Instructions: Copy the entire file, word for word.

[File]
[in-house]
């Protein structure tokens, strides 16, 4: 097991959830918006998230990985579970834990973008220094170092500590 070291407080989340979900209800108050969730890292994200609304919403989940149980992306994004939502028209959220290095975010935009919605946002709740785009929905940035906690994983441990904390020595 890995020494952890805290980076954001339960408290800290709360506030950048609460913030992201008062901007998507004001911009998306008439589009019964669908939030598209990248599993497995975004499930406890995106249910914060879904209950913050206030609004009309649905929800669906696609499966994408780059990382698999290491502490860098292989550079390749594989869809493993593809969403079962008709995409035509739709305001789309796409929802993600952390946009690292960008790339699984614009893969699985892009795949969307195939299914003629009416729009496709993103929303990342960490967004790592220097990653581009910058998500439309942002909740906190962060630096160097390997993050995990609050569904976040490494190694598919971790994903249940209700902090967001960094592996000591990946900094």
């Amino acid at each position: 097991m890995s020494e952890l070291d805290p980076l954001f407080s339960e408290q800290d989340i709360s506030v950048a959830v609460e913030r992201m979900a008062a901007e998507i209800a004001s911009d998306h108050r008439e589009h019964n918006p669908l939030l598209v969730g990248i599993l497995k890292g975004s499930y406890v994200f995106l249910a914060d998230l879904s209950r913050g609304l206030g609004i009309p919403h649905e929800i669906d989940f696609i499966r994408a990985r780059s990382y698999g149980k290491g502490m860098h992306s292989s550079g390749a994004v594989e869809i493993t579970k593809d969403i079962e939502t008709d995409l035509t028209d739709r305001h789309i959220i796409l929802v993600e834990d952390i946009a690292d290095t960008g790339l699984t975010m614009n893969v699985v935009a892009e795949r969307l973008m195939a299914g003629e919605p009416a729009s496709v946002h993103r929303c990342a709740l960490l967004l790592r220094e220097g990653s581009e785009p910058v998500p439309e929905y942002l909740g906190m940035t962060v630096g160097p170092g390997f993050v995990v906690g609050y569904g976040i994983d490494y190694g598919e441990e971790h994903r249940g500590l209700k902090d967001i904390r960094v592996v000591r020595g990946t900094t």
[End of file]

[in-house]
């Protein structure tokens, strides 16, 4: 097991959830918006998230990985579970834990973008220094170092500590 070291407080989340979900209800108050969730890292994200609304919403989940149980992306994004939502028209959220290095975010935009919605946002709740785009929905940035906690994983441990904390020595 890995020494952890805290980076954001339960408290800290709360506030950048609460913030992201008062901007998507004001911009998306008439589009019964669908939030598209990248599993497995975004499930406890995106249910914060879904209950913050206030609004009309649905929800669906696609499966994408780059990382698999290491502490860098292989550079390749594989869809493993593809969403079962008709995409035509739709305001789309796409929802993600952390946009690292960008790339699984614009893969699985892009795949969307195939299914003629009416729009496709993103929303990342960490967004790592220097990653581009910058998500439309942002909740906190962060630096160097390997993050995990609050569904976040490494190694598919971790994903249940209700902090967001960094592996000591990946900094």
């Amino acid at each position: 097991m890995s020494e952890l070291d805290p980076l954001f407080s339960e408290q800290d989340i709360s506030v950048a959830v609460e913030r992201m979900a008062a901007e998507i209800a004001s911009d998306h108050r008439e589009h019964n918006p669908l939030l598209v969730g990248i599993l497995k890292g975004s499930y406890v994200f995106l249910a914060d998230l879904s209950r913050g609304l206030g609004i009309p919403h649905e929800i669906d989940f696609i499966r994408a990985r780059s990382y698999g149980k290491g502490m860098h992306s292989s550079g390749a994004v594989e869809i493993t579970k593809d969403i079962e939502t008709d995409l035509t028209d739709r305001h789309i959220i796409l929802v993600e834990d952390i946009a690292d290095t960008g790339l699984t975010m614009n893969v699985v935009a892009e795949r969307l973008m195939a299914g003629e919605p009416a729009s496709v946002h993103r929303c990342a709740l960490l967004l790592r220094e220097g990653s581009e785009p910058v998500p439309e929905y942002l909740g906190m940035t962060v630096g160097p170092g390997f993050v995990v906690g609050y569904g976040i994983d490494y190694g598919e441990e971790h994903r249940g500590l209700k902090d967001i904390r960094v592996v000591r020595g990946t900094t």